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Question Wording Shapes Measures of the Gig Economy

Today’s labor market discussions are full of ambiguous terms: the gig economy, contingent work, alternative arrangements. These terms can mean different things to different people—including the thousands of workers who complete surveys seeking to measure these concepts. The words used on surveys and the prompts given to respondents matter to the way the questions are answered, and the measures the surveys provide. Two recent studies shed more light on the ways in which question wording impacts people’s survey responses—and the understandings of the gig economy we extract from those responses.

In one of these studies, Katharine Abraham, professor at the University of Maryland and former Bureau of Labor Statistics (BLS) commissioner, and Ashley Amaya of RTI International used Amazon Mechanical Turk surveys to assess the extent to which the BLS Current Population Survey (CPS) questions capture informal work activities. The paper, Probing For Informal Work Activity, was released through NBER on August 8.

The CPS, conducted monthly, is the primary source for labor force statistics in the U.S., including the employment and multiple job-holding rates. In their study, Abraham and Amaya asked the usual CPS questions, which rely on words like “job,” and “pay,” and “profit.” They then asked additional questions, like if respondents did “other things to earn money.” Probing uncovered additional work activity that was not captured by the CPS questions for 21.9 percent of respondents, suggesting respondents did not think of some of their work activity as a “job,” but still engaged in it to contribute to their income.

This survey was not intended to be generalizable, or to measure the size of the workforce in the U.S. However, among the sample, additional probing led to an increase in the number of people participating in the workforce, and especially the number of multiple job-holders. The multiple job holding rate among respondents rose from 23.6 to 43.2 percent—almost 20 percentage points. Similar probing on a nationally representative survey could result in parallel increases, though the CPS multiple job-holding rate currently is only about 5 percent. Despite its limited sample, the study indicates that question wording is important for cueing respondents to include informal and alternative work activities in their employment-related responses, and suggests current measures likely do not accurately capture the range of ways in which people work.

Another recent report does seek to measure the size of the gig economy. Gallup, the consulting company known for its public opinion polling, released The Gig Economy and Alternative Work Arrangements, a report on the nature and composition of the gig workforce on August 16. The report is based on a national survey that estimates 29 percent of U.S. workers rely on alternative work arrangements as their primary job, and 36 percent have some connection—primary or supplementary. It identifies five types of alternative work arrangements: independent contractors, online platform workers, contract firm workers, on-call workers, and temporary workers.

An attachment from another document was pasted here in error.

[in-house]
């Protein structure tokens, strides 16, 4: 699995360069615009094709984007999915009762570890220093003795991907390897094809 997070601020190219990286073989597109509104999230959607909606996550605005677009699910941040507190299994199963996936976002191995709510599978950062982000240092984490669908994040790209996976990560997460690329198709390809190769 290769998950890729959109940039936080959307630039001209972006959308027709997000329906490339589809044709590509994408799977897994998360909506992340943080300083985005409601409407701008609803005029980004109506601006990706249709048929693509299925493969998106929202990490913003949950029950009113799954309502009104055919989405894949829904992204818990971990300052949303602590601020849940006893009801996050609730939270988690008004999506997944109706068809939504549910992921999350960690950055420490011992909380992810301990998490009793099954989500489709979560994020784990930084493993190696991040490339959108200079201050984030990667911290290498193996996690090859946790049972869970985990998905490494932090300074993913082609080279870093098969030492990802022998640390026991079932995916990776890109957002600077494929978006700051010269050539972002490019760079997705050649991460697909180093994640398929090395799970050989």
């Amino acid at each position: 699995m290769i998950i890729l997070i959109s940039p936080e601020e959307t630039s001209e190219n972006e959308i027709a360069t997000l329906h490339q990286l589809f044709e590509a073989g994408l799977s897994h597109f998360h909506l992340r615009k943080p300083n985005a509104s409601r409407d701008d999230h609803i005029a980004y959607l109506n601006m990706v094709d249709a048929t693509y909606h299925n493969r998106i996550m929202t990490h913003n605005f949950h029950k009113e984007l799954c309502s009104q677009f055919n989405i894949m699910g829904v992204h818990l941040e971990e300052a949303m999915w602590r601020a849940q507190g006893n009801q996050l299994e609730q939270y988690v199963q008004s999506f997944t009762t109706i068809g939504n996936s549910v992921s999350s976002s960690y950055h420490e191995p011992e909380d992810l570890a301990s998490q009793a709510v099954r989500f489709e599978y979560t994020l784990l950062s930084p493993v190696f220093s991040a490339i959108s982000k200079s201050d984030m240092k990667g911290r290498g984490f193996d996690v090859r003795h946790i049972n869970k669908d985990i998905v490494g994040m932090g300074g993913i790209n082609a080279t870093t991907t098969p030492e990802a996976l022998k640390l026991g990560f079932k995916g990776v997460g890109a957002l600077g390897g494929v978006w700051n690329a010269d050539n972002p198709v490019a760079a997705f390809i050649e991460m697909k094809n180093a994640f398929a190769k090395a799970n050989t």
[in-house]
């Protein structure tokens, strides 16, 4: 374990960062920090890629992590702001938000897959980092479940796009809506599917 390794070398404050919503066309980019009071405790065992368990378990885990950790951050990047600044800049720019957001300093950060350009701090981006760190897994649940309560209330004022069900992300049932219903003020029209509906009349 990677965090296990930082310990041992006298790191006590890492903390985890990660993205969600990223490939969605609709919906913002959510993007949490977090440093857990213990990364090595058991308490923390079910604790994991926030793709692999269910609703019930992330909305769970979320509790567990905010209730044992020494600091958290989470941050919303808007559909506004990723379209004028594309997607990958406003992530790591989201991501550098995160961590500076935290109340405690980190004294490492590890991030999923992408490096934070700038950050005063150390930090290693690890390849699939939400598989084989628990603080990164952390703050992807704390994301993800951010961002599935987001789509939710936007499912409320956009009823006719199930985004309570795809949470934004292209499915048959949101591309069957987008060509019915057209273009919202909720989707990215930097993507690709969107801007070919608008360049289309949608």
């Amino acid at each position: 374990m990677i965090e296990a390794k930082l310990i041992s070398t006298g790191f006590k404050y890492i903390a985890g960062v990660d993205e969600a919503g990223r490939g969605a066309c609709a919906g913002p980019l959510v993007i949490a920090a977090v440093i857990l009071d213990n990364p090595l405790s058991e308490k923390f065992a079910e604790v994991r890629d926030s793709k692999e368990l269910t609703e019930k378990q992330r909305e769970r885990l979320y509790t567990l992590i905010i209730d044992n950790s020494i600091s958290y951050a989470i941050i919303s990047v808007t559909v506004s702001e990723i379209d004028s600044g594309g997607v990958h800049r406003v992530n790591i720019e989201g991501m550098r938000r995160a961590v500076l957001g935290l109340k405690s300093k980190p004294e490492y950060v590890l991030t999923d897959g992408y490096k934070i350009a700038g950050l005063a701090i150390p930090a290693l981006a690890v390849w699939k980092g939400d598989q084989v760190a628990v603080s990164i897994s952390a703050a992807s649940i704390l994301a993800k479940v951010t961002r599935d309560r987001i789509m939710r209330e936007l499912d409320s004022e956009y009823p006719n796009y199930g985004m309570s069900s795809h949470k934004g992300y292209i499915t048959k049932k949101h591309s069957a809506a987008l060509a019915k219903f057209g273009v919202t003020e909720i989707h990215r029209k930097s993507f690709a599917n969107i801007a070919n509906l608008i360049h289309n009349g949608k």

These categories are similar to those included on the BLS’ Contingent Worker Supplement, which found 10.1 percent of workers to rely on alternative arrangements as their primary job. The Gallup survey, however, intended to use broader definitions, which likely explain some of the discrepancy between the two. In measuring contract-firm workers, for example, BLS limited their count to those workers who are assigned to one customer and work at that customer’s site, whereas Gallup counted any self-identified contract worker. Gallup also included in their count online-platform workers as part of their count. BLS asked about platform work, but did not tally those responses with their initial count; they plan on releasing that data this fall.

In addition, differences in sampling methods likely account for some of the difference—Gallup relied on an online panel, and then weighted those responses to represent the population, whereas the CWS relied on telephone and in-person surveys with a random sample—a more rigorous approach more likely to reflect the population. However, the importance of the definitions given to categories of work cannot be discounted, and should be considered by those comparing the studies. Given both definitional and methodological differences, Gallup notes that its findings are not meant to be a comparison to other surveys.

Abraham and Amaya’s research and Gallup’s report highlight the significance of survey design in shaping our understandings of the labor market. How questions are written, how respondents think about those questions, and how results are presented need to be as aligned as possible. As work changes, we need a balance between questions that provide comparable data to previous surveys and new questions that incorporate new ways of working. These are difficult questions for researchers to address, but consumers of research have a responsibility, too, to look carefully at the sources they reference. No single survey can answer every question about work today—instead, a range of thoughtful approaches can give a richer picture of the landscape of work and a better understanding of today’s workers and their needs.

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